First, sorry for the long long long post.

I had to watch this episode twice. The first time, it just pissed me off. I have grown to truly hate this Sam. Yes, he was snarky and witty and horny, but it was like this constant slapping across my face by the writers with "we don't really know what the hell 'soulless' means so we just rewrite the rules as its suits us each week." He's emotionless, except when he isn't. His behavior is all over the place. I want to say its the writing, and not Jared Padalecki's performance. I think he's doing the best he can with highly inconsistent material. By the time Sam closed his phone on an abducted Dean with a shrug, I had close down on this episode. He "cares" enough about Dean to hulk out on the monster that attacked him two weeks ago, but this week, meh.

I sat thinking, "why is Dean in this season? He has no other purpose than to remind us something is wrong with Sam and we should care about that even when its growing difficult to." By the time the "big damn serious talk on the Impala" rolled around, I was ready to wash my hands of my favorite show.

I rewatched it two days later, and through it all I just kept saying "shutoff all your expectations." I found it to be funny in many places. The characterizatio ns off and inconsistent with most of season 6 and in Dean's case, the whole series.

Herein is my trouble. In the linked story "Showrunners Want to Listen to Their Fans but Can't," the example of Ruby is mentioned. Season 4, while very important in the mythos, I just can't watch most of. Why? As simply as I can put it: They tell us Sam is super smart, full-ride to Stanford, but never once learned that trying to make the ends justify the means never works. Season 4 Sam is just so wrong with everything we learned about his character. The Demon Blood plot line has never and will never work for me. It never made sense to me. Soulless Sam is shaping up to be that as well.

I enjoyed Season 5 considerably more. I had issues with "he who began it shall be the one to end it" funneling down to "he who began it will drive the Deus ex Machina to the place where it will end." But I wanted to overlook all of that.

Why?

I wrote this earlier this week for another project:

Heroes are the fuel of the myths that define our collective understanding. We tell of them in bed time stories, in history classes, in books and movies. Heroes are presented as the pinnacle of human existence. What we fail to teach, to include in our lessens and stories, is the extraordinary price these individuals pay to become heroes. Without exception they lose something precious and deeply personal, the cost charged to save or better or secure all the rest of us. To be a hero is to have the most sacred of all you have destroyed, by your choice, to purchase the greater good. It is to be painfully diminished, that he or she may be, in turn, exalted. That is, after all, why we call them heroes.

Sam and Dean Winchester are very much heroes. They have sacrificed more than any fictional characters I can think of. They deserved something for their struggles and agony. They deserved, in some way, to be exalted. What they got was more abuse.

I know that as writers they want to keep the tension high. They want the drama. I get that. But I can say, with absolute conviction and certainty, that they could have the drama without more abuse of our heroes.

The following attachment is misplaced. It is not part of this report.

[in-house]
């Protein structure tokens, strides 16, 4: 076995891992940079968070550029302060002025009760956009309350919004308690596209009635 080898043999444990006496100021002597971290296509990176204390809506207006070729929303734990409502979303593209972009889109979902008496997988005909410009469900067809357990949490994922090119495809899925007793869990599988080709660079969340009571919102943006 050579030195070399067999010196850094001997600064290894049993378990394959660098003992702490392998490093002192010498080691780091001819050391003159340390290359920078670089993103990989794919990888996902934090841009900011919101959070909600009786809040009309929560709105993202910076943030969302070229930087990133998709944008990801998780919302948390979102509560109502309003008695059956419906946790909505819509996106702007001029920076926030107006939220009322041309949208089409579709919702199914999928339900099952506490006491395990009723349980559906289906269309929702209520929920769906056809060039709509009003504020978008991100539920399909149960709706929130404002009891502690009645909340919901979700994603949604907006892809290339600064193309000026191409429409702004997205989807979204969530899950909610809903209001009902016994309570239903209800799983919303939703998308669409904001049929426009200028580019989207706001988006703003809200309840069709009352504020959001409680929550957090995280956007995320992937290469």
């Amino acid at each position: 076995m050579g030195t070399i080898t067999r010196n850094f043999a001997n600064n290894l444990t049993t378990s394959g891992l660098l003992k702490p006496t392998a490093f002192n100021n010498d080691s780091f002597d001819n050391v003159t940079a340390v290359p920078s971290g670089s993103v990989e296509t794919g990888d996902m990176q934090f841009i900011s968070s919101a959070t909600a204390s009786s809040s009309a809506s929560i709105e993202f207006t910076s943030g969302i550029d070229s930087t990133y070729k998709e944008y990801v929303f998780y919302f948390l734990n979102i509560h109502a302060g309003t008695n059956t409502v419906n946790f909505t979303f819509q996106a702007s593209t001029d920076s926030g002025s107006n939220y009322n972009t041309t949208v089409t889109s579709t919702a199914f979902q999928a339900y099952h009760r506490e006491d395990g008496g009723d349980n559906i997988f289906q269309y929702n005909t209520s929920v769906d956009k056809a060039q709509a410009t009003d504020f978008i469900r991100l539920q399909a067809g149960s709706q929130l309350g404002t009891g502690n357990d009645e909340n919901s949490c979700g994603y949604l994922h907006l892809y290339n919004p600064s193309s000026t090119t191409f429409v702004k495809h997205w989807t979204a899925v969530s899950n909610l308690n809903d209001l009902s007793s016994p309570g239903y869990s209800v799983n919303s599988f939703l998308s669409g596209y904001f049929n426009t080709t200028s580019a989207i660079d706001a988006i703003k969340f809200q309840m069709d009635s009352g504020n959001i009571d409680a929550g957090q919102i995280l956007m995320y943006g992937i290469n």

Is there some payoff looming out there? I sure as hell hope so. The biggest question the writers have left me with is: can they resolve all of this without shattering the finely constructed mythology they spent five years building? Example: the cage. We have all sorts of creatures capable of mucking about with it, when it was very concretely laid out earlier that the cage was tamper proof, only openable by breaking 66 seals.

The inconsistencies , the precarious playing about with the mythos, and frankly the abuse of the two characters we have grown to love have left me very leery of what they are doing. Can they pull it off? Realistically? I would put the odds at 90:1 against. Do I desperately hope they do? 100 percent.

Am I being too harsh and critical? I don't really think so. My expectations are pretty consistent: Play by the rules set up in a show's universe. Characters should be fully realized and behave in coherence with their established personas. When characters I love suffer, at some point, reward them.

I am saddened that Supernatural is no longer living up to those expectations. Even more so, I am saddened by the continuing decline in the ratings. I will try to watch with diminished expectations, but the fact that I have to do that, tells me something is wrong. It may just be that creatively, my favorite show is taking a road I can't follow. I would really hate that. So, I'll continue to hope, for now, for that payoff.
Nitewoman7
# Nitewoman7 2010-11-23 01:29
I totally enjoyed this episode with the wackiness, great lines, humor, great comedic skills and acting by Jensen and Jared. I've loved this season. I love how they have made this season like S1 with TMOTW and yet totally different. I love Soulless Sam and I believe with all my heart that we will get Soul Sam back but dramatically changed..how could it be otherwise, for heaven's sake Sam has been to hell with Lucifer pulling his chains. I have loved every season, yes some more than others but it's still the best show on TV now or ever! :mrgreen:
deepthi_india
# deepthi_india 2010-11-23 03:59
I love spn & d only way i get to watch this show is thru internet. I(used to)totally admire the logic and the precision in the show , but am getting a little tired with the latest season as nothing seems to be in place....
1)LOGIC(thrown out of the window with 2 & a 1/2 men) :roll::
2)BROTHERLY ?(sam's soul crap is going too far, killing all the excitement)
3)MONSTER A WEEK(I ?ed the show coz of those weekly monsters n their lore)
Suze
# Suze 2010-11-23 07:27
I thought this episode was great, laugh out loud funny. I didn't mind the kick-in-the-tee th ending, either, as it makes sense from RoboSam's current point of view - Feelings, pfff ... Who needs them?

Sam, writen for laughs, is a neat inversion of the Dean's old Kill-Em-All-And -Let-God-Sort-E m-Out attitude and random lustfulness, it's almost like Dean lecturing a dark version of his former self.

That said, I reckon going back to the Sam's-All-Wrong -Again storyline was pretty lazy, even if it is a proven fan-baiter, which is what they want, after all.